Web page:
What to consider when choosing a sewing machine needle
- Thickness – Different needle sizes vary by thickness. Thicker needles sew through thicker, heavier fabrics while thinner needles are, of course, suited for fine fabrics like your silk and chiffon.
- Purpose – Also, different needle types have different shaped tips to best penetrate different types of fabric. For instance, leather-specialized needles are sharper than most other types.
- Thread – when using a fine, delicate thread, using a smaller needle size is recommended.
The Parts of the Needles
Sewing machine needles consist of several parts:
- The Shank (the flat and rounded part): This is the part you use to mount the needle on to the machine. It is the flat and round part you see on the needle.
- The Shaft: This is the length that spans from the end of the shank to the tip of the needle. It includes the Groove, the eye and the tip of the needle.
- The Groove: This is the rest of the needle that spans from the shaft down to the pointy tip, including the eye and the tip.
- The Eye: This is the part where the sewing thread passes through. The eye must work with the thread. For example, a topstitch needle has a bigger eye to accommodate a thicker thread.
- The Point: Depending on the needle’s use, the point can be sharp or rounded. Standard needles are sharp while ballpoint needles have a rounded point like a ball.
The Colors of The Needles
Some needles are color coded. Manufacturers typically use colors to indicate the type of needle. However, when you are buying machine needles, don’t trust the color alone. Always make sure that you are picking the needle you want by looking at the text on the package.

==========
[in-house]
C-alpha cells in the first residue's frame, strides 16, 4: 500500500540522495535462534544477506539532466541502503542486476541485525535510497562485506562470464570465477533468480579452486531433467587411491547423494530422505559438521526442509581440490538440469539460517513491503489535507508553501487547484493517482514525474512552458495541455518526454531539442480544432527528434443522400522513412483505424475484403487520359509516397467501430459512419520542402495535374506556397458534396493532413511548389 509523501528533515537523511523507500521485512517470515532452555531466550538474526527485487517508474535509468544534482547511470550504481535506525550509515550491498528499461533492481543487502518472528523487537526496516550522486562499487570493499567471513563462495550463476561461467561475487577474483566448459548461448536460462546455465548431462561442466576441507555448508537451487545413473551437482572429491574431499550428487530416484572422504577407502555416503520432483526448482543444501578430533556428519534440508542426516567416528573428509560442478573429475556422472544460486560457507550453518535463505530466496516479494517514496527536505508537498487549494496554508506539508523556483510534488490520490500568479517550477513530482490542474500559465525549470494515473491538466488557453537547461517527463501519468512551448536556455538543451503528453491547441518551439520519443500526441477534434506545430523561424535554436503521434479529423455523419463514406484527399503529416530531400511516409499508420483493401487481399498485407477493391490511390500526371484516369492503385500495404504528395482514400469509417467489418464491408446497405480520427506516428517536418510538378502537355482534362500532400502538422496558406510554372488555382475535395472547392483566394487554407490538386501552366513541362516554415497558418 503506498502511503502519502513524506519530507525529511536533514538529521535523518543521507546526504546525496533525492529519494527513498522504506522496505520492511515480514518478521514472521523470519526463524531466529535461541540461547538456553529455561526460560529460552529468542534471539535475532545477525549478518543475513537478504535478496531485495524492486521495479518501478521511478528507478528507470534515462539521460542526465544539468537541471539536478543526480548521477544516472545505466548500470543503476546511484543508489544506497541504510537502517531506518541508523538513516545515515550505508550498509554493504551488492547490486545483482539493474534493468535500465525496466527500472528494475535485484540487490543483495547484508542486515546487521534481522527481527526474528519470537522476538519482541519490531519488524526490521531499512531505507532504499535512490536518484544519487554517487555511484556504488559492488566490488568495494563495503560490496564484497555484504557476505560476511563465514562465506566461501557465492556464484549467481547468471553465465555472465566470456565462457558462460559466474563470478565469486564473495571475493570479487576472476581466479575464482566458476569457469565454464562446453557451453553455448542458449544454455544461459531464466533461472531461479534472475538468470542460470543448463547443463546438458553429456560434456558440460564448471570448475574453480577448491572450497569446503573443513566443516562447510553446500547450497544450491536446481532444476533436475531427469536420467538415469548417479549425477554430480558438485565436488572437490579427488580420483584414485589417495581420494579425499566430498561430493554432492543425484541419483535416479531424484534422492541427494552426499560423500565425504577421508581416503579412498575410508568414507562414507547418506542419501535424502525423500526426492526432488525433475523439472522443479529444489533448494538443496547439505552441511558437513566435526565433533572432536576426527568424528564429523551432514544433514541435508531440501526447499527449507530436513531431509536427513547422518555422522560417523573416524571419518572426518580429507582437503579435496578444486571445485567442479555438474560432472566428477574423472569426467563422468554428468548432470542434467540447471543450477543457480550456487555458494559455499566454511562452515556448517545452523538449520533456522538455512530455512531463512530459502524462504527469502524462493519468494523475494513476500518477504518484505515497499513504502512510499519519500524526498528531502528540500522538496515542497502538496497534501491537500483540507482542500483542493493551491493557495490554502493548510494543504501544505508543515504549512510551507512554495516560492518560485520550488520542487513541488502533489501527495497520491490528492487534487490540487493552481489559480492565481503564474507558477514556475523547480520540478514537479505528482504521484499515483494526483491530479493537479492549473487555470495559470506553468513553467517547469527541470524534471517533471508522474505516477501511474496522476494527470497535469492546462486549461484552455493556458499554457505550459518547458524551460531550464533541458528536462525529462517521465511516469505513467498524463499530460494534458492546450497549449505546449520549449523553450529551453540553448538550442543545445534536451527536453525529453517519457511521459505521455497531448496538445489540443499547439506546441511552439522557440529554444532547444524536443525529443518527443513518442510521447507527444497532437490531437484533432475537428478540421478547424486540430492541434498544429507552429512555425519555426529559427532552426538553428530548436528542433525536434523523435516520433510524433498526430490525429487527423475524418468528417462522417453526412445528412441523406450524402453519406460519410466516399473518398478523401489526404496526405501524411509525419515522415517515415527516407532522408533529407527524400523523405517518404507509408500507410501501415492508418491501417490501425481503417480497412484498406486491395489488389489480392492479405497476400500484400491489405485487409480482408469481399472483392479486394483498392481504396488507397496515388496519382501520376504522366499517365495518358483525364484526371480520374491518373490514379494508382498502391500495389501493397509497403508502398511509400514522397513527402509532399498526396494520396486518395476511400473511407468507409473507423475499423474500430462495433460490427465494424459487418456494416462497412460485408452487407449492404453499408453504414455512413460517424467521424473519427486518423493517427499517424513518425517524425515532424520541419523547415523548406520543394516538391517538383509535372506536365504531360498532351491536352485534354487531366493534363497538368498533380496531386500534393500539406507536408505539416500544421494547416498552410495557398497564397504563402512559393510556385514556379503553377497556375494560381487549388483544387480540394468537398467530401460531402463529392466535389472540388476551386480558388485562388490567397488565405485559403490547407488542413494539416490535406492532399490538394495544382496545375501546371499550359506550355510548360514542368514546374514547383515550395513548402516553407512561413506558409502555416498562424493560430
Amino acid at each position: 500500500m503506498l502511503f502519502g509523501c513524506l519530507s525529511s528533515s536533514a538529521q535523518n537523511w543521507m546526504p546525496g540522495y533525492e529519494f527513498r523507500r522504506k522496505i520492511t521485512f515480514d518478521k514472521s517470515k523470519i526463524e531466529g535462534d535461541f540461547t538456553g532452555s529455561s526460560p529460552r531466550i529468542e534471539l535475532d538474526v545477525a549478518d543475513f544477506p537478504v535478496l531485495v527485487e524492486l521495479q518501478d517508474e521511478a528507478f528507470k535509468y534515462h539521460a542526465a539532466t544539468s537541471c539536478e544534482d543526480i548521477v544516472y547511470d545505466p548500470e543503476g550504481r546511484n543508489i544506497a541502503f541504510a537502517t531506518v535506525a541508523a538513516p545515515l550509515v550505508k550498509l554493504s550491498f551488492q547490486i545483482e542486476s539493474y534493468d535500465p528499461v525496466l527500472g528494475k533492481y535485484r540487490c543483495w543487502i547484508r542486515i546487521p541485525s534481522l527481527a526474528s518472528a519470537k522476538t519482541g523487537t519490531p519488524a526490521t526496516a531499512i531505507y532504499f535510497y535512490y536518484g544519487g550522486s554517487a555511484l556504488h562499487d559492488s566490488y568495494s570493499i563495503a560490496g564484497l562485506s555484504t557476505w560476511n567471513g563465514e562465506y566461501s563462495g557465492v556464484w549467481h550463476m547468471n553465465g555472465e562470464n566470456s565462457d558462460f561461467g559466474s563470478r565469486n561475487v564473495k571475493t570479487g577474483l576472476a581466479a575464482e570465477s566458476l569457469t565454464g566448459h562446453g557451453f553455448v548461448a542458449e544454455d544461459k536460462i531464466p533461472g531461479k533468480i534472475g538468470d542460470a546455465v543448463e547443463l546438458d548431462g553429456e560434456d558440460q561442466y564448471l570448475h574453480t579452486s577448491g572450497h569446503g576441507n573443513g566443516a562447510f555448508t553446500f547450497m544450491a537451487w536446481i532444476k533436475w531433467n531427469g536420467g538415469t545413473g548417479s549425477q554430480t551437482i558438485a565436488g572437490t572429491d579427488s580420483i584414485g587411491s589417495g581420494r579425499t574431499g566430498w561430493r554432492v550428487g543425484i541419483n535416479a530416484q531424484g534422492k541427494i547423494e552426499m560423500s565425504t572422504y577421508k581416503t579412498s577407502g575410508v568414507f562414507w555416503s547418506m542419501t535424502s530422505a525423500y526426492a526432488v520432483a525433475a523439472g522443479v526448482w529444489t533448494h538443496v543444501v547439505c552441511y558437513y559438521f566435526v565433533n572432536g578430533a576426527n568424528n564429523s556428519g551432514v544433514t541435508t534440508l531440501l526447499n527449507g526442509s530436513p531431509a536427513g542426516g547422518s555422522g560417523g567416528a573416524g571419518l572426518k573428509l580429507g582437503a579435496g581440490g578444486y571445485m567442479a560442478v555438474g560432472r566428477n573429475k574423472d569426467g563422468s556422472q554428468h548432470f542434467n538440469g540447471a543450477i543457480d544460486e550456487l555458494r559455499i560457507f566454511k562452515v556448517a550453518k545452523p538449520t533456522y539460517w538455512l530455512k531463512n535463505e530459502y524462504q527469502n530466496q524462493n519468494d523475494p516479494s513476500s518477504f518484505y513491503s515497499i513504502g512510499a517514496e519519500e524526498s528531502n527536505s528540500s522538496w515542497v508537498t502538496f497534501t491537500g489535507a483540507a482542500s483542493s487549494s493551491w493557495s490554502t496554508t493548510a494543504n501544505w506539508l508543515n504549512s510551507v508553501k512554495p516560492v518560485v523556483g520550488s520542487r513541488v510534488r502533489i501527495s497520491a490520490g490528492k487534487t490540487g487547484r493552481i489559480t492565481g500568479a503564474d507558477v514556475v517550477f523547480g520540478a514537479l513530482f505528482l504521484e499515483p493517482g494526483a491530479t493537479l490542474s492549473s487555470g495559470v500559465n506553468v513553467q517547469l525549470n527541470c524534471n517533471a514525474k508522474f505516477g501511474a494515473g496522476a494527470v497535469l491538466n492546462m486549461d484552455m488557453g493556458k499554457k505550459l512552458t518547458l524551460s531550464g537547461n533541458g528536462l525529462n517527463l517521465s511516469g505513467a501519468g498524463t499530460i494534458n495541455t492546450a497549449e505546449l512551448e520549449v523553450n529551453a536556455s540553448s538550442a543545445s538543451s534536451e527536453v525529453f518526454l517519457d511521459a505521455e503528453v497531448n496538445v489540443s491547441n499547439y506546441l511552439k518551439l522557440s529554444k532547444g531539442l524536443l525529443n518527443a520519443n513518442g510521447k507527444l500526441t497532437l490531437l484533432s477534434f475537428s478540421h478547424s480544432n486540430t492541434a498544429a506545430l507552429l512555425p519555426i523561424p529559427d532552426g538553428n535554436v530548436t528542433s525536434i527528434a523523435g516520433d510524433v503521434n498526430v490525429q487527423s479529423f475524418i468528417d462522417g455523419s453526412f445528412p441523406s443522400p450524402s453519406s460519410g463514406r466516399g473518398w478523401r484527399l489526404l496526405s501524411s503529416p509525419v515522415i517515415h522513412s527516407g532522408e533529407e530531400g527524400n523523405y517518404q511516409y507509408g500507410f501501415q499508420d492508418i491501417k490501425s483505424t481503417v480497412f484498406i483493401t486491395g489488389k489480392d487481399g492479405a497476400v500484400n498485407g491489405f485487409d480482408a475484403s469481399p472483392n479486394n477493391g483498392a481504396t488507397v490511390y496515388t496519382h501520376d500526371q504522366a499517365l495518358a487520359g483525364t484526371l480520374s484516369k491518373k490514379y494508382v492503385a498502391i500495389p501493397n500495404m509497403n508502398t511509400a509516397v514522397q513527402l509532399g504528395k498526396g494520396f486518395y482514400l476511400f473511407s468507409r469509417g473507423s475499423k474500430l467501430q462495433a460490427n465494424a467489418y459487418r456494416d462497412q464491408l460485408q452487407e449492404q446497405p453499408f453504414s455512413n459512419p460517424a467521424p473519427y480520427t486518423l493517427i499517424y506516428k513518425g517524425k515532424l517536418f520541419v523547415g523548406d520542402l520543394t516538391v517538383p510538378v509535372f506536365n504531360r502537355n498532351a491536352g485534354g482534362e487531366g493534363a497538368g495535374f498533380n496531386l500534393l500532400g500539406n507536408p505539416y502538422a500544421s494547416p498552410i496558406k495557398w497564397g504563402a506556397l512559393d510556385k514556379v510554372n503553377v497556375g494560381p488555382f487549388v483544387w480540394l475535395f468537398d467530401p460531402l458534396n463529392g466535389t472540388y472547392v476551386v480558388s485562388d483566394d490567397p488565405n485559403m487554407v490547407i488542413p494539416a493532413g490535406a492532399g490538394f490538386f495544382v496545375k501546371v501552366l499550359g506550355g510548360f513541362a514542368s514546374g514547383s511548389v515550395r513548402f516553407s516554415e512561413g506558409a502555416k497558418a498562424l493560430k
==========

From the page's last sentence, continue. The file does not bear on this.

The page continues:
This is because different manufacturers do not use color codes consistently. But if you stick to one brand, you should find similar needle types packaged with the same color on the package.
Sewing Machine Needle Types
In addition to looking at the different needle sizes, you also need to use the right type. Here is a list of the most common types of needles and their uses:
- Universal Needles: This is the most common needle type. They have a slightly rounded tip and can sew through all kinds of fabrics including stable and woven knits. They are suitable for both natural and synthetic fibers. Just a couple of packets of assorted sewing machine needle sizes will have multiple fabrics covered.
- Ball Point Needles: They have rounded tips enabling them to slip through fibers without cutting through them. These can be used for knit fabrics and tightly woven fabrics with low stretchability. They can be used for cotton, polyester, and polyester cotton. This type is especially suited for stretch fabrics which are prone to forming needle holes.